Righty or lefty? The fate of your hands was decided when you were a foetus!
A new study suggests that the preference for moving the left or right hand in a human being develops when they’re still in the womb, from the eighth week of pregnancy.health and fitness Updated: Feb 20, 2017 13:24 IST
Are you a lefty? Do you use your left hand for major activities such as writing or eating? Or, like the majority of people, are you prone to using your right hand more?
Whatever the case is, turns out that the fate of your hands was decided when you were still in your mother’s womb!
A new study published in the journal eLife says that a preference for moving the left or right hand develops in the womb from the eighth week of pregnancy. From the 13th week of pregnancy, unborn children prefer to suck either their right or their left thumb.
According to ultrasound scans carried out in the 1980s, a preference for the left or the right hand might be traced back to asymmetry. These results fundamentally change our understanding of the cause of hemispheric asymmetries.
To date, it had been assumed that differences in gene activity of the right and left hemisphere might be responsible for a person’s handedness.
Arm and hand movements are initiated via the motor cortex in the brain. It sends a corresponding signal to the spinal cord, which in turn translates the command into a motion.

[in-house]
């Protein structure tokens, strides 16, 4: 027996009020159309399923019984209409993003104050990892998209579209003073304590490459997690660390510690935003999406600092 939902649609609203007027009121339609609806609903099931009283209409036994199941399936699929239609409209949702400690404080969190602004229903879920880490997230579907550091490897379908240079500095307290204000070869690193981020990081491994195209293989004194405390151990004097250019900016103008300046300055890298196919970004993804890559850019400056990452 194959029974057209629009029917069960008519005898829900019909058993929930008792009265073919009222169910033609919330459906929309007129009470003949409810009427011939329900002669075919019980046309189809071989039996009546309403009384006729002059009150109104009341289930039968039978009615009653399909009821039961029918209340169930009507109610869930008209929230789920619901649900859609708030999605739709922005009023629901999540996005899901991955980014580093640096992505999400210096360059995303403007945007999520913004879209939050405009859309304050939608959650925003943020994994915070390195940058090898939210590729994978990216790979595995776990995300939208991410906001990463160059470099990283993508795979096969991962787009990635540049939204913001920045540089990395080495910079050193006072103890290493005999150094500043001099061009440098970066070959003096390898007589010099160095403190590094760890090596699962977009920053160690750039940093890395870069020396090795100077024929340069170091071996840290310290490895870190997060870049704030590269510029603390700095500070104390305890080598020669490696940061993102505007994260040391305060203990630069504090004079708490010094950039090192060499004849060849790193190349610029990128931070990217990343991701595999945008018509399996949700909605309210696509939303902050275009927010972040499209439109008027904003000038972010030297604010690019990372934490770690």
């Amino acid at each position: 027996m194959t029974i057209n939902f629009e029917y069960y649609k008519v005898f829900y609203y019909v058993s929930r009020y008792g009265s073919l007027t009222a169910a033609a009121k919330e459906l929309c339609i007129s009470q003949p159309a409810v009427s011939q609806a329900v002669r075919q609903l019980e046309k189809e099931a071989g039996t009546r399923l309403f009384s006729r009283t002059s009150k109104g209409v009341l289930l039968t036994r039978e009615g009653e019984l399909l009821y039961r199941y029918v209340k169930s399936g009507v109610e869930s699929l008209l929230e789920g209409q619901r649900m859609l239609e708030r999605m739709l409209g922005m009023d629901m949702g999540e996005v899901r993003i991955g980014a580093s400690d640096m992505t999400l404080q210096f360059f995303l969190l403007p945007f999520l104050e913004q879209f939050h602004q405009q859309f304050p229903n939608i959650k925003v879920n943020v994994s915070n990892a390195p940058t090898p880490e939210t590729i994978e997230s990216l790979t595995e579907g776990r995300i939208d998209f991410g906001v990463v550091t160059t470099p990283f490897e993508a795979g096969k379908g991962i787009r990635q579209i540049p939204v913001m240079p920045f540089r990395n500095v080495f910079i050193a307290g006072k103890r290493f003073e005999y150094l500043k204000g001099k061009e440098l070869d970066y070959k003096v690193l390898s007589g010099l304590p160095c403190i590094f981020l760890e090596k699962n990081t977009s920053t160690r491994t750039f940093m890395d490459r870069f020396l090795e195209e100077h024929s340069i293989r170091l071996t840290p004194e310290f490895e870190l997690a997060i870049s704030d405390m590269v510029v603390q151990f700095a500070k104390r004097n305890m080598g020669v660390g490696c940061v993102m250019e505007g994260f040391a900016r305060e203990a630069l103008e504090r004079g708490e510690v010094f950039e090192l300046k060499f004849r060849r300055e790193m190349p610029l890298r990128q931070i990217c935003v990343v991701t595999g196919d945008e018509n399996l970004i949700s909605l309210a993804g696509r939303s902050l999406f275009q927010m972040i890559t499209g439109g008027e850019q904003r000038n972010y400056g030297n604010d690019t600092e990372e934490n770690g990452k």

The motor cortex, however, is not connected to the spinal cord from the beginning. Even before the connection forms, precursors of handedness become apparent. This is why the researchers have assumed that the cause of right versus left preference must be rooted in the spinal cord rather than in the brain.
The researchers analysed the gene expression in the spinal cord during the eighth to 12th week of pregnancy and detected marked right-left differences in the eighth week—in precisely those spinal cord segments that control the movements of arms and legs.
Another study had shown that unborn children carry out asymmetric hand movements just as early as that. The researchers, moreover, traced the cause of asymmetric gene activity.
Epigenetic factors appear to be at the root of it, reflecting environmental influences. Those influences might, for example, lead to enzymes bonding methyl groups to the DNA, which in turn would affect and minimise the reading of genes.
As this occurs to a different extent in the left and the right spinal cord, there is a difference to the activity of genes on both sides.
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